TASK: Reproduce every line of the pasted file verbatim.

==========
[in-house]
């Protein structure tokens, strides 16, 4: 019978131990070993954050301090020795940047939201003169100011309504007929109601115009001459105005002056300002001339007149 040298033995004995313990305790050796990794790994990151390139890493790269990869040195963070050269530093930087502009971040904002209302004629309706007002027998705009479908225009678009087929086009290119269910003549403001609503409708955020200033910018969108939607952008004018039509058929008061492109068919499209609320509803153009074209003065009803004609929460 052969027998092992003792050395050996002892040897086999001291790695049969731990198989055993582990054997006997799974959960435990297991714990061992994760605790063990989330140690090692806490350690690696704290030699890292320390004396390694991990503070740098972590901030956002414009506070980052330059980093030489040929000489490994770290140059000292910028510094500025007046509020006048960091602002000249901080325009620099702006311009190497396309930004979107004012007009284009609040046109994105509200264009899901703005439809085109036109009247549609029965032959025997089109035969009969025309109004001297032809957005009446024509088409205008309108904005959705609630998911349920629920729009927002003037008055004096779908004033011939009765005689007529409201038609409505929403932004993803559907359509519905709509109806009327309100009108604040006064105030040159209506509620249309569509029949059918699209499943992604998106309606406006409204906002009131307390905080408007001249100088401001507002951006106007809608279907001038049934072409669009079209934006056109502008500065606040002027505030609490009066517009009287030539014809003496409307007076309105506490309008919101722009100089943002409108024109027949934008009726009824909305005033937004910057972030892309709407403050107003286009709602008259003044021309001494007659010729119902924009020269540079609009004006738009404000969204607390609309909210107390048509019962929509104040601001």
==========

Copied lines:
[in-house]
């Protein structure tokens, strides 16, 4: 019978131990070993954050301090020795940047939201003169100011309504007929109601115009001459105005002056300002001339007149 040298033995004995313990305790050796990794790994990151390139890493790269990869040195963070050269530093930087502009971040904002209302004629309706007002027998705009479908225009678009087929086009290119269910003549403001609503409708955020200033910018969108939607952008004018039509058929008061492109068919499209609320509803153009074209003065009803004609929460 052969027998092992003792050395050996002892040897086999001291790695049969731990198989055993582990054997006997799974959960435990297991714990061992994760605790063990989330140690090692806490350690690696704290030699890292320390004396390694991990503070740098972590901030956002414009506070980052330059980093030489040929000489490994770290140059000292910028510094500025007046509020006048960091602002000249901080325009620099702006311009190497396309930004979107004012007009284009609040046109994105509200264009899901703005439809085109036109009247549609029965032959025997089109035969009969025309109004001297032809957005009446024509088409205008309108904005959705609630998911349920629920729009927002003037008055004096779908004033011939009765005689007529409201038609409505929403932004993803559907359509519905709509109806009327309100009108604040006064105030040159209506509620249309569509029949059918699209499943992604998106309606406006409204906002009131307390905080408007001249100088401001507002951006106007809608279907001038049934072409669009079209934006056109502008500065606040002027505030609490009066517009009287030539014809003496409307007076309105506490309008919101722009100089943002409108024109027949934008009726009824909305005033937004910057972030892309709407403050107003286009709602008259003044021309001494007659010729119902924009020269540079609009004006738009404000969204607390609309909210107390048509019962929509104040601001």